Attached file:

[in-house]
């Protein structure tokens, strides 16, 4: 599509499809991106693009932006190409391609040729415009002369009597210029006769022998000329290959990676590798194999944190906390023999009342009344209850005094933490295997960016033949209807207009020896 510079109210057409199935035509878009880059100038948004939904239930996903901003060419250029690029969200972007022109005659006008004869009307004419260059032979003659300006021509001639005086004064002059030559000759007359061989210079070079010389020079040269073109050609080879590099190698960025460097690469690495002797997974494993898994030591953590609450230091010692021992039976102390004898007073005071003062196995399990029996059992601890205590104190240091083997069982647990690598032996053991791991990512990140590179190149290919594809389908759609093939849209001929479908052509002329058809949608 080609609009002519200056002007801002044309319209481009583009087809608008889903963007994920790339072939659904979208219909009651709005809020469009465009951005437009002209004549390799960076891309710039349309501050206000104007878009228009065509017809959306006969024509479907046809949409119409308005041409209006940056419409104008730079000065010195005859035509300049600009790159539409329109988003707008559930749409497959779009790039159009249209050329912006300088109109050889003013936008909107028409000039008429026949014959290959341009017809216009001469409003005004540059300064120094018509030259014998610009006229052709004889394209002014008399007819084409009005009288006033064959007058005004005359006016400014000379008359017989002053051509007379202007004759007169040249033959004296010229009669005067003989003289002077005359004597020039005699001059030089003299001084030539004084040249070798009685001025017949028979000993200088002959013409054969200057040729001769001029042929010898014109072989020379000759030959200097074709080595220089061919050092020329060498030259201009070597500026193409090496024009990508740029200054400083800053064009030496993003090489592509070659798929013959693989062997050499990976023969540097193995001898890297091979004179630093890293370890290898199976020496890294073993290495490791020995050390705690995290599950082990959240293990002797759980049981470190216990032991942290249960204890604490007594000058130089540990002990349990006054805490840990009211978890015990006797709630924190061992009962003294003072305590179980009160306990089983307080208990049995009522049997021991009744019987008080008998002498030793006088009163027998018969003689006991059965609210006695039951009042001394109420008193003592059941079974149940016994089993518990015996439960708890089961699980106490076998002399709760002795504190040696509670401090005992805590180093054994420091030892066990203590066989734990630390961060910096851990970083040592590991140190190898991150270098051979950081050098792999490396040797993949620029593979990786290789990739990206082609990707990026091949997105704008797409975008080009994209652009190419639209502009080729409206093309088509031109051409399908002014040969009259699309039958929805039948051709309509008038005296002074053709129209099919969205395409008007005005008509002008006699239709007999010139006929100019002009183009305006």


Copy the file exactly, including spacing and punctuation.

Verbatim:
[in-house]
């Protein structure tokens, strides 16, 4: 599509499809991106693009932006190409391609040729415009002369009597210029006769022998000329290959990676590798194999944190906390023999009342009344209850005094933490295997960016033949209807207009020896 510079109210057409199935035509878009880059100038948004939904239930996903901003060419250029690029969200972007022109005659006008004869009307004419260059032979003659300006021509001639005086004064002059030559000759007359061989210079070079010389020079040269073109050609080879590099190698960025460097690469690495002797997974494993898994030591953590609450230091010692021992039976102390004898007073005071003062196995399990029996059992601890205590104190240091083997069982647990690598032996053991791991990512990140590179190149290919594809389908759609093939849209001929479908052509002329058809949608 080609609009002519200056002007801002044309319209481009583009087809608008889903963007994920790339072939659904979208219909009651709005809020469009465009951005437009002209004549390799960076891309710039349309501050206000104007878009228009065509017809959306006969024509479907046809949409119409308005041409209006940056419409104008730079000065010195005859035509300049600009790159539409329109988003707008559930749409497959779009790039159009249209050329912006300088109109050889003013936008909107028409000039008429026949014959290959341009017809216009001469409003005004540059300064120094018509030259014998610009006229052709004889394209002014008399007819084409009005009288006033064959007058005004005359006016400014000379008359017989002053051509007379202007004759007169040249033959004296010229009669005067003989003289002077005359004597020039005699001059030089003299001084030539004084040249070798009685001025017949028979000993200088002959013409054969200057040729001769001029042929010898014109072989020379000759030959200097074709080595220089061919050092020329060498030259201009070597500026193409090496024009990508740029200054400083800053064009030496993003090489592509070659798929013959693989062997050499990976023969540097193995001898890297091979004179630093890293370890290898199976020496890294073993290495490791020995050390705690995290599950082990959240293990002797759980049981470190216990032991942290249960204890604490007594000058130089540990002990349990006054805490840990009211978890015990006797709630924190061992009962003294003072305590179980009160306990089983307080208990049995009522049997021991009744019987008080008998002498030793006088009163027998018969003689006991059965609210006695039951009042001394109420008193003592059941079974149940016994089993518990015996439960708890089961699980106490076998002399709760002795504190040696509670401090005992805590180093054994420091030892066990203590066989734990630390961060910096851990970083040592590991140190190898991150270098051979950081050098792999490396040797993949620029593979990786290789990739990206082609990707990026091949997105704008797409975008080009994209652009190419639209502009080729409206093309088509031109051409399908002014040969009259699309039958929805039948051709309509008038005296002074053709129209099919969205395409008007005005008509002008006699239709007999010139006929100019002009183009305006």